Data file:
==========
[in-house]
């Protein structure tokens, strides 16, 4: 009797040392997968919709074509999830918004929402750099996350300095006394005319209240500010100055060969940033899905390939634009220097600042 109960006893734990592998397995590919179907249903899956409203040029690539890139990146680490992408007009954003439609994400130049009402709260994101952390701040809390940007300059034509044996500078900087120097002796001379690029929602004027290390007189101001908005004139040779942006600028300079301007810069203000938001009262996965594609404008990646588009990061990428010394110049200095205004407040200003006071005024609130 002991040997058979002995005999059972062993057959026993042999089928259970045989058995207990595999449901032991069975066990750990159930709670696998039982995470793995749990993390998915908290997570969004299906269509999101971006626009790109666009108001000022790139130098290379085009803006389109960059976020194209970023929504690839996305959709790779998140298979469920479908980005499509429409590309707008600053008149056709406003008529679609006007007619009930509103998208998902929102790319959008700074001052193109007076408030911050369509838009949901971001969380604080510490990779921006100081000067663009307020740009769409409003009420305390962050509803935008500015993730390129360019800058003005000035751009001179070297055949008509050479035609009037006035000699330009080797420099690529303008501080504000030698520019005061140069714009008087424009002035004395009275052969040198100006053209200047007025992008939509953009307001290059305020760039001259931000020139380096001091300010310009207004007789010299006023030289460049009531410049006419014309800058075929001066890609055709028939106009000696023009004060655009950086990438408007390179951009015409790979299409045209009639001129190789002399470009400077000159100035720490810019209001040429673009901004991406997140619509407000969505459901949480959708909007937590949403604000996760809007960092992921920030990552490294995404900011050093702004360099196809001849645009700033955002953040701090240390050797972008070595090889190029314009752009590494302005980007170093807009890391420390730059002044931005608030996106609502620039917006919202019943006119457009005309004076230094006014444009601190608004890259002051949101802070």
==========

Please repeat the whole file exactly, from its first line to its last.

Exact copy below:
[in-house]
């Protein structure tokens, strides 16, 4: 009797040392997968919709074509999830918004929402750099996350300095006394005319209240500010100055060969940033899905390939634009220097600042 109960006893734990592998397995590919179907249903899956409203040029690539890139990146680490992408007009954003439609994400130049009402709260994101952390701040809390940007300059034509044996500078900087120097002796001379690029929602004027290390007189101001908005004139040779942006600028300079301007810069203000938001009262996965594609404008990646588009990061990428010394110049200095205004407040200003006071005024609130 002991040997058979002995005999059972062993057959026993042999089928259970045989058995207990595999449901032991069975066990750990159930709670696998039982995470793995749990993390998915908290997570969004299906269509999101971006626009790109666009108001000022790139130098290379085009803006389109960059976020194209970023929504690839996305959709790779998140298979469920479908980005499509429409590309707008600053008149056709406003008529679609006007007619009930509103998208998902929102790319959008700074001052193109007076408030911050369509838009949901971001969380604080510490990779921006100081000067663009307020740009769409409003009420305390962050509803935008500015993730390129360019800058003005000035751009001179070297055949008509050479035609009037006035000699330009080797420099690529303008501080504000030698520019005061140069714009008087424009002035004395009275052969040198100006053209200047007025992008939509953009307001290059305020760039001259931000020139380096001091300010310009207004007789010299006023030289460049009531410049006419014309800058075929001066890609055709028939106009000696023009004060655009950086990438408007390179951009015409790979299409045209009639001129190789002399470009400077000159100035720490810019209001040429673009901004991406997140619509407000969505459901949480959708909007937590949403604000996760809007960092992921920030990552490294995404900011050093702004360099196809001849645009700033955002953040701090240390050797972008070595090889190029314009752009590494302005980007170093807009890391420390730059002044931005608030996106609502620039917006919202019943006119457009005309004076230094006014444009601190608004890259002051949101802070």